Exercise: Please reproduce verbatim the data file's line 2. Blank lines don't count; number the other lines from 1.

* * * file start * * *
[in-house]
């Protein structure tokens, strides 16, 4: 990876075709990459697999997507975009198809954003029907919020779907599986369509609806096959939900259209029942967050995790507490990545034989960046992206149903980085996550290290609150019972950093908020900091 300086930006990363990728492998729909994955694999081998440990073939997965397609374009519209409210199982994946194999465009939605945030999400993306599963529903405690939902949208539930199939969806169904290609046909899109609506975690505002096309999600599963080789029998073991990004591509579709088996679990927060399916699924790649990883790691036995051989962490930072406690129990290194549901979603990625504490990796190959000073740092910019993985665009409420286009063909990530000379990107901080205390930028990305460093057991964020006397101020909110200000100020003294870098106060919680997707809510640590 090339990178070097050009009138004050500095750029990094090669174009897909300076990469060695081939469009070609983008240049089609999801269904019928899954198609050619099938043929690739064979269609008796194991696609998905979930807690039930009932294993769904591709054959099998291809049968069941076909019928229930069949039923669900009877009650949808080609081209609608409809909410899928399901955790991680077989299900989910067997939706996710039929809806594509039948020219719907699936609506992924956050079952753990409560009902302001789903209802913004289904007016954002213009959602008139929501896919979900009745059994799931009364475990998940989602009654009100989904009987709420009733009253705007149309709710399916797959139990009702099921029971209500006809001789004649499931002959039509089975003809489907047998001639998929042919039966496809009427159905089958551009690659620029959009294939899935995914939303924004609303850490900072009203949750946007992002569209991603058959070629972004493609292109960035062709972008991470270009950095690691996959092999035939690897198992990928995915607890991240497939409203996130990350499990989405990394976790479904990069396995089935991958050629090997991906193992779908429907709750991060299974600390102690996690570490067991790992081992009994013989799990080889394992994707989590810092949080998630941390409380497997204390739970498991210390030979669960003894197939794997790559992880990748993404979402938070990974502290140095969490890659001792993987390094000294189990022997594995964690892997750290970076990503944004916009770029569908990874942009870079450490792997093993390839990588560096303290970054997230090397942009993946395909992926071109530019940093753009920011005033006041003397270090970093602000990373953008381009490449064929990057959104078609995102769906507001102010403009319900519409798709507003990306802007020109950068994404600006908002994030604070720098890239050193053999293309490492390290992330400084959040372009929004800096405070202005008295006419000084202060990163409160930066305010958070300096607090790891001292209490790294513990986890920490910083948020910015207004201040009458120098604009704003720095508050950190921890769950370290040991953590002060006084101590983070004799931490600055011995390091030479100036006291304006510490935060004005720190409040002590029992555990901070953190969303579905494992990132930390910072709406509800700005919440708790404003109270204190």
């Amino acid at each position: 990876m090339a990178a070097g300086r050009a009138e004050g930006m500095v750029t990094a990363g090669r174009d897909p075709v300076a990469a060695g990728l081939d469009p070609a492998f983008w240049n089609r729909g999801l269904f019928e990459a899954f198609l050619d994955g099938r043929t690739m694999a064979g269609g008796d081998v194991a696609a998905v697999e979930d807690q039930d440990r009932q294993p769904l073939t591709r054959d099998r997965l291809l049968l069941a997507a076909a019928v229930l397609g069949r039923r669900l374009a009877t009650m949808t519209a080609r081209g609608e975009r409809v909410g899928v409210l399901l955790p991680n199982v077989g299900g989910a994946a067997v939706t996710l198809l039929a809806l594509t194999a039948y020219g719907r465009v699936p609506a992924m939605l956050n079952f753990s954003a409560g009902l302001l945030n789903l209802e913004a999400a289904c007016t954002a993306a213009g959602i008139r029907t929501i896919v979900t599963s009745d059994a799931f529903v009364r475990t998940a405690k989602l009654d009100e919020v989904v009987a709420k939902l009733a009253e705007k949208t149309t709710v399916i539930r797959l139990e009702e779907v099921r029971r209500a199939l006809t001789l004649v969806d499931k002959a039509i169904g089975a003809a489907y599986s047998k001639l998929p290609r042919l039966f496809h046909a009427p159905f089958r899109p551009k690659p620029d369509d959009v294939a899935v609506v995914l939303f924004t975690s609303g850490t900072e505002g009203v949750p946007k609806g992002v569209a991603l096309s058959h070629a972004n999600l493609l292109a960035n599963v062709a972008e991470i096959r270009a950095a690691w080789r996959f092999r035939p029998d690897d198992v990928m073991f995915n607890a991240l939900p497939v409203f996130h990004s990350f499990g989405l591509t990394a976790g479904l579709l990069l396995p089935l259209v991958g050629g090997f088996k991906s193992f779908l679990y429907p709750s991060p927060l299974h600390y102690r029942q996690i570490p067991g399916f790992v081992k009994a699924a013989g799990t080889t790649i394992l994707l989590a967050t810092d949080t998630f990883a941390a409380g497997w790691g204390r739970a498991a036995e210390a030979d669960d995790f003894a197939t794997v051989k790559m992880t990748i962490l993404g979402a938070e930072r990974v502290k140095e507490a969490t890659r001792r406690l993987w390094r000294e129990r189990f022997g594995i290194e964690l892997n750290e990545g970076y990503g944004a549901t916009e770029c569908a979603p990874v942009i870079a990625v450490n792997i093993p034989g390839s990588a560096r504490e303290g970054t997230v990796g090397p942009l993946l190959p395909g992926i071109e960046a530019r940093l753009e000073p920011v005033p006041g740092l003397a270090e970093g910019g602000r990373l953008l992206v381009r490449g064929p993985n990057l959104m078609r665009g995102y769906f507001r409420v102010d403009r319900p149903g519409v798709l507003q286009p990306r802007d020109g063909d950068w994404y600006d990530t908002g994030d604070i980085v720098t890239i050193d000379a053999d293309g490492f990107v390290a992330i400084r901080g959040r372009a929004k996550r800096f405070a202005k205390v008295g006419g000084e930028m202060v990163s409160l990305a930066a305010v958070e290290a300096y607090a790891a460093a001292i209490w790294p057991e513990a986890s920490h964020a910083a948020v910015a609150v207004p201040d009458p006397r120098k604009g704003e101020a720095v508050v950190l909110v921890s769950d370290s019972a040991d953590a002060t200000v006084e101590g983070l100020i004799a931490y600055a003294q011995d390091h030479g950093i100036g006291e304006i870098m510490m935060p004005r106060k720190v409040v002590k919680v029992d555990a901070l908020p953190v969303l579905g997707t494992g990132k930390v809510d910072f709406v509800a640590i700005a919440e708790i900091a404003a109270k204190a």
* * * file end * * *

């Protein structure tokens, strides 16, 4: 990876075709990459697999997507975009198809954003029907919020779907599986369509609806096959939900259209029942967050995790507490990545034989960046992206149903980085996550290290609150019972950093908020900091 300086930006990363990728492998729909994955694999081998440990073939997965397609374009519209409210199982994946194999465009939605945030999400993306599963529903405690939902949208539930199939969806169904290609046909899109609506975690505002096309999600599963080789029998073991990004591509579709088996679990927060399916699924790649990883790691036995051989962490930072406690129990290194549901979603990625504490990796190959000073740092910019993985665009409420286009063909990530000379990107901080205390930028990305460093057991964020006397101020909110200000100020003294870098106060919680997707809510640590 090339990178070097050009009138004050500095750029990094090669174009897909300076990469060695081939469009070609983008240049089609999801269904019928899954198609050619099938043929690739064979269609008796194991696609998905979930807690039930009932294993769904591709054959099998291809049968069941076909019928229930069949039923669900009877009650949808080609081209609608409809909410899928399901955790991680077989299900989910067997939706996710039929809806594509039948020219719907699936609506992924956050079952753990409560009902302001789903209802913004289904007016954002213009959602008139929501896919979900009745059994799931009364475990998940989602009654009100989904009987709420009733009253705007149309709710399916797959139990009702099921029971209500006809001789004649499931002959039509089975003809489907047998001639998929042919039966496809009427159905089958551009690659620029959009294939899935995914939303924004609303850490900072009203949750946007992002569209991603058959070629972004493609292109960035062709972008991470270009950095690691996959092999035939690897198992990928995915607890991240497939409203996130990350499990989405990394976790479904990069396995089935991958050629090997991906193992779908429907709750991060299974600390102690996690570490067991790992081992009994013989799990080889394992994707989590810092949080998630941390409380497997204390739970498991210390030979669960003894197939794997790559992880990748993404979402938070990974502290140095969490890659001792993987390094000294189990022997594995964690892997750290970076990503944004916009770029569908990874942009870079450490792997093993390839990588560096303290970054997230090397942009993946395909992926071109530019940093753009920011005033006041003397270090970093602000990373953008381009490449064929990057959104078609995102769906507001102010403009319900519409798709507003990306802007020109950068994404600006908002994030604070720098890239050193053999293309490492390290992330400084959040372009929004800096405070202005008295006419000084202060990163409160930066305010958070300096607090790891001292209490790294513990986890920490910083948020910015207004201040009458120098604009704003720095508050950190921890769950370290040991953590002060006084101590983070004799931490600055011995390091030479100036006291304006510490935060004005720190409040002590029992555990901070953190969303579905494992990132930390910072709406509800700005919440708790404003109270204190």